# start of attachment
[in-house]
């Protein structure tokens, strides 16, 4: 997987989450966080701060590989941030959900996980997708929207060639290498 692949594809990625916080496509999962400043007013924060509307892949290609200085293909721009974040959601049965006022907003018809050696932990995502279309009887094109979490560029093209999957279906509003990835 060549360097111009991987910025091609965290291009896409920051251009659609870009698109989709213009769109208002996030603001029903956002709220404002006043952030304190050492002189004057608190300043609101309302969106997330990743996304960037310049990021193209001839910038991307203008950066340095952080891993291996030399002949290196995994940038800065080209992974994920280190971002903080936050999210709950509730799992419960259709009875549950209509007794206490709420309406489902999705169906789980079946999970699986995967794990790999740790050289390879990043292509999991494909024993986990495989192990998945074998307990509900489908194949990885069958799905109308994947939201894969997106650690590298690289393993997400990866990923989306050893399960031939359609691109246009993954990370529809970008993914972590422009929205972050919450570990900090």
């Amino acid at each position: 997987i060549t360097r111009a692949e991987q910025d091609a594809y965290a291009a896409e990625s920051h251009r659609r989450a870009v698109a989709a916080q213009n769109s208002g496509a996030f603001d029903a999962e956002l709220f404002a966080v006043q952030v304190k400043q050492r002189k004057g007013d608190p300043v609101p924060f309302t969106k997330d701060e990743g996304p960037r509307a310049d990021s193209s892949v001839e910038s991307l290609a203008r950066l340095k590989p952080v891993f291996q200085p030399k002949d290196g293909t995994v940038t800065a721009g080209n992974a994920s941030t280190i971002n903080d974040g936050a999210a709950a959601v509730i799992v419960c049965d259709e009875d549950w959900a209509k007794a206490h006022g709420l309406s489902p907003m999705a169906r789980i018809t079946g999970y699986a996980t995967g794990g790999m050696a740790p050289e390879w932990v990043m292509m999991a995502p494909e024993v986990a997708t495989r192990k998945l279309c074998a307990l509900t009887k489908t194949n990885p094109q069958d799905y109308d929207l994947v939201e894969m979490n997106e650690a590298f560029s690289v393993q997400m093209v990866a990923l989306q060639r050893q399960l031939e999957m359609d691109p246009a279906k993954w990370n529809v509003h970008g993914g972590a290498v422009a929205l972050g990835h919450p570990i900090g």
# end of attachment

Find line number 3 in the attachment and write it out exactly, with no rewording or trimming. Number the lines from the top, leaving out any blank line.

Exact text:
């Amino acid at each position: 997987i060549t360097r111009a692949e991987q910025d091609a594809y965290a291009a896409e990625s920051h251009r659609r989450a870009v698109a989709a916080q213009n769109s208002g496509a996030f603001d029903a999962e956002l709220f404002a966080v006043q952030v304190k400043q050492r002189k004057g007013d608190p300043v609101p924060f309302t969106k997330d701060e990743g996304p960037r509307a310049d990021s193209s892949v001839e910038s991307l290609a203008r950066l340095k590989p952080v891993f291996q200085p030399k002949d290196g293909t995994v940038t800065a721009g080209n992974a994920s941030t280190i971002n903080d974040g936050a999210a709950a959601v509730i799992v419960c049965d259709e009875d549950w959900a209509k007794a206490h006022g709420l309406s489902p907003m999705a169906r789980i018809t079946g999970y699986a996980t995967g794990g790999m050696a740790p050289e390879w932990v990043m292509m999991a995502p494909e024993v986990a997708t495989r192990k998945l279309c074998a307990l509900t009887k489908t194949n990885p094109q069958d799905y109308d929207l994947v939201e894969m979490n997106e650690a590298f560029s690289v393993q997400m093209v990866a990923l989306q060639r050893q399960l031939e999957m359609d691109p246009a279906k993954w990370n529809v509003h970008g993914g972590a290498v422009a929205l972050g990835h919450p570990i900090g």